On both sides of the Syria-Turkey border, the uncompromising strategies of Ankara, Turkey’s insurgent Kurdistan Workers’ Party (PKK), and its Syria-based affiliate, the People’s Protection Units (YPG), are propelling a dangerous conflict toward escalation. The lone force able to head it off is the United States, and if it fails, Islamic State is ready to exploit any new disorder.
Many questions surround Moscow’s surprise announcement of a force reduction in Syria. Yet it clearly enhanced Russia’s leverage over the regime and provided a much-needed dose of credibility to the nascent political process. Avoiding further regional unravelling and spiralling radicalisation, however, and pushing the conflict toward an initial settlement will require further adjustments in Russia's strategy, including addressing the Assad conundrum.
Russia’s North Caucasus insurgency has gone relatively quiet, as Moscow crushed militants and many left to fight in Syria and Iraq. But longstanding grievances remain and the war may only have widened, as evidenced by the bombing of a Russian airliner in Egypt and the emergence of new groups swearing allegiance to the Islamic State in Russia itself.
Syria’s civil war is stuck in a vicious cycle, and the U.S. is best placed to change the appalling status quo. Washington should take advantage of opportunities in southern Syria to launch a new policy to improve the chance of a political settlement, chiefly by deterring regime aerial attacks on rebel-held civilian areas.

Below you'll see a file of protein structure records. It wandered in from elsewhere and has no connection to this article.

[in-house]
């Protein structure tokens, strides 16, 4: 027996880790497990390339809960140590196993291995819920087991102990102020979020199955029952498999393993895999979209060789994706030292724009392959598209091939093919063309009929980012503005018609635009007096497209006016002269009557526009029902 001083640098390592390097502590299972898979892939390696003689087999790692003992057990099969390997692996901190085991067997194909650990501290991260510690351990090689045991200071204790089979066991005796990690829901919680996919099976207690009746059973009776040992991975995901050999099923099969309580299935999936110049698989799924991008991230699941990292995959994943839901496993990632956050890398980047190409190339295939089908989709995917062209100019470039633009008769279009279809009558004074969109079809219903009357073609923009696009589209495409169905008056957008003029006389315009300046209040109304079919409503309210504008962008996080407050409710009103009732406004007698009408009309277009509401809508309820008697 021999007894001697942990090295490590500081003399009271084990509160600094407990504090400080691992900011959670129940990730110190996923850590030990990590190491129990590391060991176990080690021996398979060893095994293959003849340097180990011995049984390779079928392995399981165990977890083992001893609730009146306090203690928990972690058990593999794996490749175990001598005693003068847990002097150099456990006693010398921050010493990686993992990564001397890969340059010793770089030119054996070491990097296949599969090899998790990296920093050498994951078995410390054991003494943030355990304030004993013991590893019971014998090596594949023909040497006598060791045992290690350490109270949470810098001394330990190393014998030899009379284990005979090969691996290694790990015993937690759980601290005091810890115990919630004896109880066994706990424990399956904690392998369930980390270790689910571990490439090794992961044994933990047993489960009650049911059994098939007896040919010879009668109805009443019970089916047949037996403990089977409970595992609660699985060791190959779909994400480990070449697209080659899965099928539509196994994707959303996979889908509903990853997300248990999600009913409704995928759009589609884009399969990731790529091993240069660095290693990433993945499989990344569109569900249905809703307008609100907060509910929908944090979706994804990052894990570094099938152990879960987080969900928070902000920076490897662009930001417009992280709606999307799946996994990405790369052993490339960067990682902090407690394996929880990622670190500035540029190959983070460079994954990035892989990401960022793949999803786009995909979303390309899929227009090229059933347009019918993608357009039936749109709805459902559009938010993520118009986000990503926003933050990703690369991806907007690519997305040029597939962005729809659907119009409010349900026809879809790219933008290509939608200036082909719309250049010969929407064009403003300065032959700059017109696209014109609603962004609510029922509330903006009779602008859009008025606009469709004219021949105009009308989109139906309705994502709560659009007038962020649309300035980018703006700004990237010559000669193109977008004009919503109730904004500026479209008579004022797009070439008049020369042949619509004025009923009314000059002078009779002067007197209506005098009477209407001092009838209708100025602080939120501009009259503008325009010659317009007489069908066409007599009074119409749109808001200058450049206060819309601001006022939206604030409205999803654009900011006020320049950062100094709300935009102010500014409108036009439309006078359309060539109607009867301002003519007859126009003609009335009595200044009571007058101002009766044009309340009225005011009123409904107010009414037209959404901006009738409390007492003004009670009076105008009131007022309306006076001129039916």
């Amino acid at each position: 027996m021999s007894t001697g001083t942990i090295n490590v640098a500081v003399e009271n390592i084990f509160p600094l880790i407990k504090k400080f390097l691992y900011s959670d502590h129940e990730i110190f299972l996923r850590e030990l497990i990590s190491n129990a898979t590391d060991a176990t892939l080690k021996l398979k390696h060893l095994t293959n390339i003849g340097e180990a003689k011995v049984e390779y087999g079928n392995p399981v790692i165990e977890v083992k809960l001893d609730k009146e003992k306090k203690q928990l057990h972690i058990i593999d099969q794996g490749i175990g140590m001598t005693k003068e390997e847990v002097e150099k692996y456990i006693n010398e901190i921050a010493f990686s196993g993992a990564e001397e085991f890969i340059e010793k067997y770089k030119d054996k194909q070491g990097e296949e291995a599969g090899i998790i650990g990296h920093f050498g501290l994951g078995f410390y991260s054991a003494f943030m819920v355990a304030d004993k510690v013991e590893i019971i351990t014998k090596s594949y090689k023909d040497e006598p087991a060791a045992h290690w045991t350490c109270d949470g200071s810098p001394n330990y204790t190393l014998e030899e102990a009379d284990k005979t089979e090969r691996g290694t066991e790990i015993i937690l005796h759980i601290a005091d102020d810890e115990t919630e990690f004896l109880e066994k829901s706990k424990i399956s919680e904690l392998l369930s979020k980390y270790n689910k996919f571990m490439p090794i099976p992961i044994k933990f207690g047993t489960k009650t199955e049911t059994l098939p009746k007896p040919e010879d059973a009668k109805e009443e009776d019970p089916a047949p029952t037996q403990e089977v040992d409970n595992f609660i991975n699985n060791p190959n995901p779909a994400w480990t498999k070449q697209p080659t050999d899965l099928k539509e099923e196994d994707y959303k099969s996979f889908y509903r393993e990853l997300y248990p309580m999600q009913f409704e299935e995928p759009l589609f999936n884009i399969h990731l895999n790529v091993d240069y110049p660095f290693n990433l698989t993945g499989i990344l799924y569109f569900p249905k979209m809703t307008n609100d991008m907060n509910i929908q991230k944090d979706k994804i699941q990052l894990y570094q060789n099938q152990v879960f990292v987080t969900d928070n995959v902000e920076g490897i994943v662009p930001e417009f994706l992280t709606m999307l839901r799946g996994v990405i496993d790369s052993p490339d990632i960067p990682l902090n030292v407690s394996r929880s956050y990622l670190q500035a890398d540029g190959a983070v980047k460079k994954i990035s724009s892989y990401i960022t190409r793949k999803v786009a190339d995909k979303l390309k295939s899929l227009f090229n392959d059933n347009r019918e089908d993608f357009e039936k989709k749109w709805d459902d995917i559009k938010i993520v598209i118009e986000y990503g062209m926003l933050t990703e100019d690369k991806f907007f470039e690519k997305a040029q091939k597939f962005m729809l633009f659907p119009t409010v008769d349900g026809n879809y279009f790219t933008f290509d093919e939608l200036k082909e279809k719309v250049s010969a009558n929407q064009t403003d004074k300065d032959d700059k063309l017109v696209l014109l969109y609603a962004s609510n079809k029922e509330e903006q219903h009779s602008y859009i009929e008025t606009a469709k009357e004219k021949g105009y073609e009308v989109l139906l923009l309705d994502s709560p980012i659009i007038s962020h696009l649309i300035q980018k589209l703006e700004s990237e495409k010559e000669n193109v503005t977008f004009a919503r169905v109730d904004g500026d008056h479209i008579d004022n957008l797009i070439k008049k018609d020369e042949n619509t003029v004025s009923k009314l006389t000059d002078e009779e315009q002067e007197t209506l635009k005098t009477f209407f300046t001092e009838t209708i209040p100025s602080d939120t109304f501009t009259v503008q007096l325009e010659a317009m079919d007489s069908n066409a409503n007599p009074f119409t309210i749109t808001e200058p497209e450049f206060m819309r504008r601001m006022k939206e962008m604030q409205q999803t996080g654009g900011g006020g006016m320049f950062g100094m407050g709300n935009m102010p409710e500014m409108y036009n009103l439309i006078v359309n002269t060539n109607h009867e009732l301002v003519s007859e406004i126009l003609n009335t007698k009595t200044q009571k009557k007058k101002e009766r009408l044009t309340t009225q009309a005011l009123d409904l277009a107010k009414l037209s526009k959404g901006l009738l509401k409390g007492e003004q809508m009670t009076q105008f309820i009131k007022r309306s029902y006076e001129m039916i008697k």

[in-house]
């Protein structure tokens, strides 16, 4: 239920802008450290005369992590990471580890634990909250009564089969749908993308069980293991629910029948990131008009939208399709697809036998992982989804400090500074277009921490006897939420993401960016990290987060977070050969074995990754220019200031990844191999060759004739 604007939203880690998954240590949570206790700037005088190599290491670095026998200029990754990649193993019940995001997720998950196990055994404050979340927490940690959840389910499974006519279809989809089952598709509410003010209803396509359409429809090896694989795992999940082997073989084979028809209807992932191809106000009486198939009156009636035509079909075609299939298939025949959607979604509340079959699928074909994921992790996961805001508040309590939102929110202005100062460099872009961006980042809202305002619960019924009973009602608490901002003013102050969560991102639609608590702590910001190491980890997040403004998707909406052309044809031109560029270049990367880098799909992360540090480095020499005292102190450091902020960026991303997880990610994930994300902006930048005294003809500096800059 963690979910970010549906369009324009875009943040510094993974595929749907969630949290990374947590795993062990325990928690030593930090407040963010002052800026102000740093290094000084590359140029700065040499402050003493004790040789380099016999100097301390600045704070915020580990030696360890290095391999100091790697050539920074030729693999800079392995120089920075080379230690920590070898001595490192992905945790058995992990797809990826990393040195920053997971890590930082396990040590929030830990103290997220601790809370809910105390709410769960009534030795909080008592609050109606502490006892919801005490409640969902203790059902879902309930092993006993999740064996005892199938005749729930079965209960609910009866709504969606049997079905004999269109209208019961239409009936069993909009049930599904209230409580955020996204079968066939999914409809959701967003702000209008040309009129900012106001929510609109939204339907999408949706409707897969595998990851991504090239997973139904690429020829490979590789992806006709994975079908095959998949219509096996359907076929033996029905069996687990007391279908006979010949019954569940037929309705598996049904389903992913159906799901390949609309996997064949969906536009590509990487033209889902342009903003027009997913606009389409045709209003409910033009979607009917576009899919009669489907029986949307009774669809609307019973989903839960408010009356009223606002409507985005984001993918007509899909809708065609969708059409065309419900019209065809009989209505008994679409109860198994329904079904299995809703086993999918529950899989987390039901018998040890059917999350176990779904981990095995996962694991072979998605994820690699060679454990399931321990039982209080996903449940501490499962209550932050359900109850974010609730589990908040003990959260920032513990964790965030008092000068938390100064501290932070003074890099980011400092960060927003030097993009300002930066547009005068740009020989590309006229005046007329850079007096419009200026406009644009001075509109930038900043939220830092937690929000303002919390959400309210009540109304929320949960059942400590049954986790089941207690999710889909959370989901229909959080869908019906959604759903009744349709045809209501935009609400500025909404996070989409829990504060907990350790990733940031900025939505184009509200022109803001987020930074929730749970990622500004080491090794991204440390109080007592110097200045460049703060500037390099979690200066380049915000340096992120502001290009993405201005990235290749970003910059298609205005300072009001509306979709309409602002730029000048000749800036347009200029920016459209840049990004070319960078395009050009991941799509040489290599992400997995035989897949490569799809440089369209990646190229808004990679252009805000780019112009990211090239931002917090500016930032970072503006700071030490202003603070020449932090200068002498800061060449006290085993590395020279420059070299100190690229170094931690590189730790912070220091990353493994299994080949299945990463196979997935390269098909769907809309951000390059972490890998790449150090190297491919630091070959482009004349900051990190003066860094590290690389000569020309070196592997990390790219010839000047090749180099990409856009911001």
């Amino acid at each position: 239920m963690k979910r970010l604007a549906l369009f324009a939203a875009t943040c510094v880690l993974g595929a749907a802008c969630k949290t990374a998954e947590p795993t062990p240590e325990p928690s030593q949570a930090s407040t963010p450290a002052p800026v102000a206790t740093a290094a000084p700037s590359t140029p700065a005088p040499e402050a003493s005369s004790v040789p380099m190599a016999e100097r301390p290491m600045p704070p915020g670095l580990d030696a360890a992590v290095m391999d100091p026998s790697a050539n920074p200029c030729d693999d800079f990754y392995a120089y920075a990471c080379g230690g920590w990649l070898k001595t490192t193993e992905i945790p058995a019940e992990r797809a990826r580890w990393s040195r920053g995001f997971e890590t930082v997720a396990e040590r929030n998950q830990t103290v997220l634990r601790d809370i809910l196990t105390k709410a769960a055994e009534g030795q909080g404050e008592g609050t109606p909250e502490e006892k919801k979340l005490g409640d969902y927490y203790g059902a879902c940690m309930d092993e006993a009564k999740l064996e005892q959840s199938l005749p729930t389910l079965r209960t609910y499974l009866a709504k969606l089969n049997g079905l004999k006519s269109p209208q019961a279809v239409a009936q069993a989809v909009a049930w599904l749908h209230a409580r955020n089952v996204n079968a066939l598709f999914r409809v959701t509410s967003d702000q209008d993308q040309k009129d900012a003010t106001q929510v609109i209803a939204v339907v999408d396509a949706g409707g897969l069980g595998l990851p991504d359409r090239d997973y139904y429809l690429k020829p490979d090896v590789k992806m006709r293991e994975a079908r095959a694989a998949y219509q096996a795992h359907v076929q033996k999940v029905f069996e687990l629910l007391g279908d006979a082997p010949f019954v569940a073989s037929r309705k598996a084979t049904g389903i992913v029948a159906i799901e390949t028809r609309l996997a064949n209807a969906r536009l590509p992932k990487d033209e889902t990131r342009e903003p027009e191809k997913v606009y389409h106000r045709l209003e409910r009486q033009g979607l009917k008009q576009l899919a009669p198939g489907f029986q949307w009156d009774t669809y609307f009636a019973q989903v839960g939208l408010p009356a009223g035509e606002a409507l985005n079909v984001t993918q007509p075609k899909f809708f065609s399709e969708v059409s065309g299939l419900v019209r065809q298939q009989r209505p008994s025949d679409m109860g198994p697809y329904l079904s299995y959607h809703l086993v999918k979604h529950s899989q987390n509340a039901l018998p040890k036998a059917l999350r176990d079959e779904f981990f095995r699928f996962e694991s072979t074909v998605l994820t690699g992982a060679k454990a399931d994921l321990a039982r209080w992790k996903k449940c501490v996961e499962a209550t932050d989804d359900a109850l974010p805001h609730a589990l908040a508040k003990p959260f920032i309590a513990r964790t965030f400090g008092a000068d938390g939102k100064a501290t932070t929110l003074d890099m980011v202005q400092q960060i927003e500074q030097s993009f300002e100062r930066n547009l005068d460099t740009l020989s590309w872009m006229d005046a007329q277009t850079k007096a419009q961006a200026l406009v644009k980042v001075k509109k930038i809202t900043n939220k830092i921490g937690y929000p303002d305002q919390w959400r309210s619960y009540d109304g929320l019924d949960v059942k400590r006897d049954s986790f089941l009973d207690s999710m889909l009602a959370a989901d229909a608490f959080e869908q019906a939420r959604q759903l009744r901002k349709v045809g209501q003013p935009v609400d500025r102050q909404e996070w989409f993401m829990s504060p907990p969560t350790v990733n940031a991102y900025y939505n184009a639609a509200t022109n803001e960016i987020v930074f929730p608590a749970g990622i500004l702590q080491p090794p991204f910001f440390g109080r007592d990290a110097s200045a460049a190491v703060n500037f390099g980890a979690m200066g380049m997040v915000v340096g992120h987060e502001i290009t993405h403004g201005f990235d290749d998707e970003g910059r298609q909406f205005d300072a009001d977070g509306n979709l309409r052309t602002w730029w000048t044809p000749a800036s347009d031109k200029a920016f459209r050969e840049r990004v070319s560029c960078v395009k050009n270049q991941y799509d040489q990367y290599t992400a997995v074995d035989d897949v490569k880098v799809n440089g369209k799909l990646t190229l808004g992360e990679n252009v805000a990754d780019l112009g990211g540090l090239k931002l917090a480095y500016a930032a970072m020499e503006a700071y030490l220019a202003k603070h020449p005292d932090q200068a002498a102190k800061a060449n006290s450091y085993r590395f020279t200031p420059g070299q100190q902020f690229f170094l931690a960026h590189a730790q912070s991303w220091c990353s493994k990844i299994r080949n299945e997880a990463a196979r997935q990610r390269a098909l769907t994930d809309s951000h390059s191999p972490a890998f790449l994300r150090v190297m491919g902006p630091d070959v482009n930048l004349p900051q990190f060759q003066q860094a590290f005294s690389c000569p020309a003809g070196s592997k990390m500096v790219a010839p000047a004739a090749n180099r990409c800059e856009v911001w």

The Islamic State (IS) is attracting Central Asians to Syria and fostering new links among radicals within the region. Unless the five Central Asian governments develop a credible, coordinated counter-action plan, including improved security measures but also social, political and economic reforms, growing radicalism will eventually pose a serious threat to their stability.
I think it's fair to assume that Turkish reluctance to get further involved in the Aleppo fight was linked to its understanding with Russia regarding [Operation] Euphrates Shield.
Have the [Syrian] rebels failed tremendously? Absolutely. Have the supporting states been just as factious as the rebels? Absolutely.
The Russian government understands very well the condition of the Syrian army and their capacity to really govern in [the Sunni areas]. They need to maintain what they have already gained.
The U.S. alliance with the YPG [People’s Protection Units] in Syria is purely tactical. It’s using the YPG as if it’s a security contractor.
We’re in uncharted territory [with Moscow-led Syria peace talks in Kazakhstan]. We’re here in Russia’s back yard, and the ball is in their court.
Russia doesn't appear to share Iran's key priorities in Syria. Not only does Assad appear more dispensable to Russia, but Russian officials also appear more comfortable with the concept of federalism.
Lebanon hosts some 1.5 million Syrian refugees, more refugees per capita than anywhere in the world. International support is needed to keep this fragile country from reaching the breaking point.
In a keynote speech for the World Water Week in Stockholm on 28 August 2016, our MENA Program Director Joost Hiltermann assesses the role of water in Middle East conflicts – even, potentially, when used in the cultivation of Yemen’s beloved stimulant, qat.
Originally published in The New York Review of Books